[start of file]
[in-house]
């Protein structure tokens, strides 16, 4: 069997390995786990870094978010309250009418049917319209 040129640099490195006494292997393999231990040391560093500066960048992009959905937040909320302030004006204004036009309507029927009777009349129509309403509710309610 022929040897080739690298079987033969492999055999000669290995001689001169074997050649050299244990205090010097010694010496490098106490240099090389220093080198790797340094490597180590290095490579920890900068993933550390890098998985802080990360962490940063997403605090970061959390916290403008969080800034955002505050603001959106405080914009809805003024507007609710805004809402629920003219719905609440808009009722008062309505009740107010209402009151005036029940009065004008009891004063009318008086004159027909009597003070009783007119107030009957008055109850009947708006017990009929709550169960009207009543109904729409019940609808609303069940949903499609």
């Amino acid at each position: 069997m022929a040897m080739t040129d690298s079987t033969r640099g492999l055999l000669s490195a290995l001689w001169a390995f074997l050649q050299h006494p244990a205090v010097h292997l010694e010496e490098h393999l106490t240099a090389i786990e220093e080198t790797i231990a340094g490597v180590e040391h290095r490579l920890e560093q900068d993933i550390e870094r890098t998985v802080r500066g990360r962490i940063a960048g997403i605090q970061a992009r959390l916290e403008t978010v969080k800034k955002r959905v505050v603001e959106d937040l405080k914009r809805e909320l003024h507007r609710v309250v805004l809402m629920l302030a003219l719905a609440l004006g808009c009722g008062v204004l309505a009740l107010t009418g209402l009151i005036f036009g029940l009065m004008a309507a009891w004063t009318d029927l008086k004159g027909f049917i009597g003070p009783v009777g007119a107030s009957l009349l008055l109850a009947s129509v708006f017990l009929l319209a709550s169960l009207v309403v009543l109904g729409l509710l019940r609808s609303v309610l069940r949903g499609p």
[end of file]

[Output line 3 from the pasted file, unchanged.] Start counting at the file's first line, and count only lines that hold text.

């Amino acid at each position: 069997m022929a040897m080739t040129d690298s079987t033969r640099g492999l055999l000669s490195a290995l001689w001169a390995f074997l050649q050299h006494p244990a205090v010097h292997l010694e010496e490098h393999l106490t240099a090389i786990e220093e080198t790797i231990a340094g490597v180590e040391h290095r490579l920890e560093q900068d993933i550390e870094r890098t998985v802080r500066g990360r962490i940063a960048g997403i605090q970061a992009r959390l916290e403008t978010v969080k800034k955002r959905v505050v603001e959106d937040l405080k914009r809805e909320l003024h507007r609710v309250v805004l809402m629920l302030a003219l719905a609440l004006g808009c009722g008062v204004l309505a009740l107010t009418g209402l009151i005036f036009g029940l009065m004008a309507a009891w004063t009318d029927l008086k004159g027909f049917i009597g003070p009783v009777g007119a107030s009957l009349l008055l109850a009947s129509v708006f017990l009929l319209a709550s169960l009207v309403v009543l109904g729409l509710l019940r609808s609303v309610l069940r949903g499609p």